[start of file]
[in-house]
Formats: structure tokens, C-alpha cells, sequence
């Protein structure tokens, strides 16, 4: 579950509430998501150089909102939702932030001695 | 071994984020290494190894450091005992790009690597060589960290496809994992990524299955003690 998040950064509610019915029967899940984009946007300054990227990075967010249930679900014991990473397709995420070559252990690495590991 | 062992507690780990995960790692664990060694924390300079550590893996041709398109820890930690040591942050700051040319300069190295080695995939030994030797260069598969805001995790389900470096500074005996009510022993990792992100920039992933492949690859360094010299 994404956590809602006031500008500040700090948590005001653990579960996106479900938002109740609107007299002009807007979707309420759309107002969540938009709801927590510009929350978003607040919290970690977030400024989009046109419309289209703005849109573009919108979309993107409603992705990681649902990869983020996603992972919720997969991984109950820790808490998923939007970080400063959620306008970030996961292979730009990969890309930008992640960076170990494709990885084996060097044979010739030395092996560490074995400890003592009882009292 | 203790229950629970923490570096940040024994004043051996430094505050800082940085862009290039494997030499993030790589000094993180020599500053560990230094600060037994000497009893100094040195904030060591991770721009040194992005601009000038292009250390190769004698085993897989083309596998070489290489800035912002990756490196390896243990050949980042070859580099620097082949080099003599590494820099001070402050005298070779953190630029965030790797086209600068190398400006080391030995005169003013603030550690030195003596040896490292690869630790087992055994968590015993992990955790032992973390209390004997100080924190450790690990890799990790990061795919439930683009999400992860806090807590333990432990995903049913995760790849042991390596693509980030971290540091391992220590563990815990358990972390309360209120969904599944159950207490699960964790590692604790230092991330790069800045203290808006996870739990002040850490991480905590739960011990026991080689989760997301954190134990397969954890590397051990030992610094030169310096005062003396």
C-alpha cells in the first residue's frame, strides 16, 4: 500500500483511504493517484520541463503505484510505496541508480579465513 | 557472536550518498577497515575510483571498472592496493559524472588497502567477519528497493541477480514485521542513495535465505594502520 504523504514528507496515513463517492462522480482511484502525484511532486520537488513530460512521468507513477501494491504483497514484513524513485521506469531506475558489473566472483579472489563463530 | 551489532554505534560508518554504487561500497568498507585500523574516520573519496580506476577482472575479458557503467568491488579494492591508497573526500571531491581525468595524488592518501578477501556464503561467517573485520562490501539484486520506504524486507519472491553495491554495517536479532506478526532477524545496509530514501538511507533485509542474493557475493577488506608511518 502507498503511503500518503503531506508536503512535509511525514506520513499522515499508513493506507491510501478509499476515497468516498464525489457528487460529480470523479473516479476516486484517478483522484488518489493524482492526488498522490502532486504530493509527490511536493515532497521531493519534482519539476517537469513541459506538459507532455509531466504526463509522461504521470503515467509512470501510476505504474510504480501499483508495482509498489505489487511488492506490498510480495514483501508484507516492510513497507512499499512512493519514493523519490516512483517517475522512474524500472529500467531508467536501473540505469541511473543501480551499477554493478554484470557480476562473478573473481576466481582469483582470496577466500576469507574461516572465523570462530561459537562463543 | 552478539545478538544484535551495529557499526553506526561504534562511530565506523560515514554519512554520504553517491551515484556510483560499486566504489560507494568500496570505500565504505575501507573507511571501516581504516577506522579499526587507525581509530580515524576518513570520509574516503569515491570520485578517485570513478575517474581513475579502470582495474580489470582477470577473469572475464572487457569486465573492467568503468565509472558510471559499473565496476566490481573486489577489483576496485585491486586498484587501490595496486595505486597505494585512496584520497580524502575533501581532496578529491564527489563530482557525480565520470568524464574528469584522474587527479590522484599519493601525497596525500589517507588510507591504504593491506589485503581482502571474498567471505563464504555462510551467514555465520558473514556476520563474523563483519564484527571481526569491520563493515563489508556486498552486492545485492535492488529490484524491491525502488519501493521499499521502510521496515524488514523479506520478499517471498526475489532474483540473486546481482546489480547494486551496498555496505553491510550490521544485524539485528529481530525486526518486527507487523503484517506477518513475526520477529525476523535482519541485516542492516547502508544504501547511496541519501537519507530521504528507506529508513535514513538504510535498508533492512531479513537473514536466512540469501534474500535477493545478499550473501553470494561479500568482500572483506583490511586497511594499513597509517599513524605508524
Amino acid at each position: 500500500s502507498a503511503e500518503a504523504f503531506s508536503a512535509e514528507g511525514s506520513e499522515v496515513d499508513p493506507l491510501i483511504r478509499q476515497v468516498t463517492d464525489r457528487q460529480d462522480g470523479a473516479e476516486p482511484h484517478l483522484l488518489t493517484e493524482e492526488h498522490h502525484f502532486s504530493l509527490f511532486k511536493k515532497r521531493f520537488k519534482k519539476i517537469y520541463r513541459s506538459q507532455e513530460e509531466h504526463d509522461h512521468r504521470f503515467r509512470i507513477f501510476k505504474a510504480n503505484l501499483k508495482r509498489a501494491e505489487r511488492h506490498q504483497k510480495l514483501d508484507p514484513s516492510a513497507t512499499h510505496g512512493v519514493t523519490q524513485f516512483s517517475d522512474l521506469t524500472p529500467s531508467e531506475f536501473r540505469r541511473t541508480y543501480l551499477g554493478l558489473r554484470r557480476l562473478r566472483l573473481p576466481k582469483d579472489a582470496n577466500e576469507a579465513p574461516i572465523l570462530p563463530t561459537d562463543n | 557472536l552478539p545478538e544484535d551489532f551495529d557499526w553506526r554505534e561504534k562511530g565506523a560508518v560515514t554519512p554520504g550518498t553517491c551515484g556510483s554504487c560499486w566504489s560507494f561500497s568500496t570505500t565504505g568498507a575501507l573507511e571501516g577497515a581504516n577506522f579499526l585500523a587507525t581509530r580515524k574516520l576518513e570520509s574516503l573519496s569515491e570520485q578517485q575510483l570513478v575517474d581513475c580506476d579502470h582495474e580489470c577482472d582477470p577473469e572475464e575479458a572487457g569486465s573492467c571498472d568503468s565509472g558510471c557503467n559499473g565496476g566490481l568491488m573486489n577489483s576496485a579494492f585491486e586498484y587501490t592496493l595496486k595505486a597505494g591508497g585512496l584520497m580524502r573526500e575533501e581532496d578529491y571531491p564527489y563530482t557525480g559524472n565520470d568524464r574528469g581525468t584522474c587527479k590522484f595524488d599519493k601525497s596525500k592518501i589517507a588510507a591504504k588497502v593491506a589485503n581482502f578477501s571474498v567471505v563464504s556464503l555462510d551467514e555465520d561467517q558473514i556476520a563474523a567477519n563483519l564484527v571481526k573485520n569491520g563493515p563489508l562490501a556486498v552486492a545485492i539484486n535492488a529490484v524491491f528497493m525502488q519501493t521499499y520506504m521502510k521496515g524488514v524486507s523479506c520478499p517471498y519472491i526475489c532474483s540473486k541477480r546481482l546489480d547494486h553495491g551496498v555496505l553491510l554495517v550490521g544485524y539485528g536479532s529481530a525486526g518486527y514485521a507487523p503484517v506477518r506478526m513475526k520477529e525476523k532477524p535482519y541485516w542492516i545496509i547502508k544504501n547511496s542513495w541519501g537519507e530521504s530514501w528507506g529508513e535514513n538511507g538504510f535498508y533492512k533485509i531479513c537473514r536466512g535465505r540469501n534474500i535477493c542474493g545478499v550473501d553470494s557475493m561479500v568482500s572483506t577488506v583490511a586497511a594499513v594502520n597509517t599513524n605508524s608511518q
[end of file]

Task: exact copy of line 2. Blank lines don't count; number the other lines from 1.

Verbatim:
Formats: structure tokens, C-alpha cells, sequence